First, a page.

In The Wine World, It’s Always Earth Day

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By Robert P. Farmer

earth.jpgWhen you’re making wine, the term “earth day” has a different meaning than the one conjured up by what you see in the media at this time of year.  Because when the earth is your office, every day is earth day. So each April, when the focus turns globally to the single day we’ve set aside to call attention to the fragility and splendor of the Big Blue Marble (don’t we really need more than one day for that?), it’s worth pointing out the ways in which Wine Country–by that I mean wine-producing regions across the globe–have quietly led the charge to be earth-friendly.

The list these days of wineries that have gone or are going organic is as long as an Alaskan summer day. That’s a good thing, by the way. But as the trend inches toward critical mass, it’s still relevant to point out the trailblazing efforts the wine industry has blazed, and what that means to wine consumer and–more important–the environment overall.

There may be no better place to start than in Oregon, a state that was “green” both literally and figuratively long before it was cool to fight global warming. While the city of Portland continues to set benchmarks for environmentally conscious urban living, the state’s wineries have also set standards for sustainability. Oregon wineries are subsequently as well known for their sustainable practices as they are for their pinot noirs. The state’s efforts in this area have been purposeful and well organized.

The organization known as LIVE (Low Input Viticulture and Enology), helps keep its (strictly volunteer) member wineries on target toward their sustainability goals and also provides much-needed standards and metrics.  LIVE provides guidelines to wine grape growers on everything from use of fertilizers, herbicides and pesticides, to harvesting techniques that mitigate topsoil erosion, to providing habitats for the native species on their farms. Each of the practices on the LIVE check-sheet are of course designed to keep the wine grower in harmony with his environment, while also crafting the best quality wines the wine maker knows how. Counting more than 150 wineries among its members, it’s clear that LIVE, and organizations like it, are becoming the norm rather than the exception.

The practice is also alive and well in California–indeed most wine-growing regions have some sort of official-standards organization helping to make sustainable farming the commonly accepted practice. In Napa, 2008 got under way with the announcement by Napa Valley Vintners (the association of more than 300 Napa Valley wineries) that it would launch a new program called Napa Green Certified Winery (NGCW). With a stated goal of reducing the carbon footprint of its membership, and of instituting a set of green business practices for winery production in Napa County, NGCW will use a checklist for certification that has been in successful use for some time now by the Association of Bay Area Governments.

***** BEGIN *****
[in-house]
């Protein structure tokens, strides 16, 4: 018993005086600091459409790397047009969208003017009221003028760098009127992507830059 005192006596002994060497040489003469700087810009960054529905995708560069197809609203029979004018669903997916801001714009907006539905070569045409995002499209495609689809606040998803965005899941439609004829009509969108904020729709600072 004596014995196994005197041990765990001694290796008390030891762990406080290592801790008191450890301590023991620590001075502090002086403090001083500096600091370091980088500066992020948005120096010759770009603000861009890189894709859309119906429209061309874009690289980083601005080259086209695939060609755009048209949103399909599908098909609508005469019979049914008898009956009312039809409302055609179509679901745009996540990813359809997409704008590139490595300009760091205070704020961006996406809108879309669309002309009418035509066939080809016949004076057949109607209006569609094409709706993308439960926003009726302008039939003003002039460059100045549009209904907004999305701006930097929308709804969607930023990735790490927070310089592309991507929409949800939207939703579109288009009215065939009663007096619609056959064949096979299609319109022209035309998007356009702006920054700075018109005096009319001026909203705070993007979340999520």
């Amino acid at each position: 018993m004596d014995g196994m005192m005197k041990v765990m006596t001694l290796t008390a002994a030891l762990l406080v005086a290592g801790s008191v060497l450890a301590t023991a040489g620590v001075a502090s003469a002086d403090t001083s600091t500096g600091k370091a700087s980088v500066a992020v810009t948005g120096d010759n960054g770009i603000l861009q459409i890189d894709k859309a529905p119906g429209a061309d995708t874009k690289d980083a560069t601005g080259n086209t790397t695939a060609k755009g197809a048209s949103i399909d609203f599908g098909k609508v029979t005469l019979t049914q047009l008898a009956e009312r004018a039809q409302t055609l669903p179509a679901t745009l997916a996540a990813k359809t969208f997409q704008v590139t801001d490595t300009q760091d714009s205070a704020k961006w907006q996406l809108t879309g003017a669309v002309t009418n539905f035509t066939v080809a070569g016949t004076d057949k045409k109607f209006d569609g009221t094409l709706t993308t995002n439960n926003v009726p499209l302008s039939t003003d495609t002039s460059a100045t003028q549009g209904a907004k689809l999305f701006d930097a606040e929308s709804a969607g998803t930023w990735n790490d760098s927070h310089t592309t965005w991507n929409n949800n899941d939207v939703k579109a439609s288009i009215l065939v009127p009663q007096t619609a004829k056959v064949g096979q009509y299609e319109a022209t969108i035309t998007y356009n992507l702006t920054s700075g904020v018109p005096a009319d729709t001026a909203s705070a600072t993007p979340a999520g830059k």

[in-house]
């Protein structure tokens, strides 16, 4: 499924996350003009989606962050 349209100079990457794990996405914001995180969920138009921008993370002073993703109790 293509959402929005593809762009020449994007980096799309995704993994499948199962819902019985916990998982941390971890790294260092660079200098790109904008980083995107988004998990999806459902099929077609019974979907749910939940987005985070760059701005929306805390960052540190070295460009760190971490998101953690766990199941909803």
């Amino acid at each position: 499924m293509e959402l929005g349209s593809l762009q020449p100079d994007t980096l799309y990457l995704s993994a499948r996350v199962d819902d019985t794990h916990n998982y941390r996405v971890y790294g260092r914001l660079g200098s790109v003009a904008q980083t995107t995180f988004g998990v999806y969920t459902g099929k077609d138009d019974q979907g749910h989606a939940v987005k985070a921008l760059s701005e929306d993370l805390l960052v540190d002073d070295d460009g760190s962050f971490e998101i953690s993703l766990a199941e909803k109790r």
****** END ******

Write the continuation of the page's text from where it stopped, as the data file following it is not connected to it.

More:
The checklist covers a vast array of sustainability efforts, from water and energy conservation to waste reduction and pollution prevention. Participating wineries must maintain compliance to retain their NGCW status and will be required to get recertified every three years. As with most such organizing efforts, one of the goals is to achieve success through shared resources and information. After all, a wine-producing region is only as green as its least-green winery. To that end, Napa Valley Vintners will feature regular workshops for its members that focus on current and emerging sustainable-farming trends, covering everything from how to reduce greenhouse gas emission to how to purchase environmentally preferable goods and services.

But in the end, all of these efforts must be shared with and accepted by the consumer. An educated consumer willing to reward green wineries for their efforts by purchasing their product is the final link in the evolutionary green chain. So it falls to the wine buyer to make the choices that support the wineries that support a better environment.  And ultimately, that is what events like Earth Day are all about. It’s an attempt to remind people about the obvious – an annual prompt to reset our compasses to the morally correct setting and to do the right thing, the unselfish thing, and make whatever small effort we can to help make the world a better place for everybody forever. And if we can enjoy great glass of wine in the process, well, that’s even better.

(For more information on the organizations mentioned above, visit and



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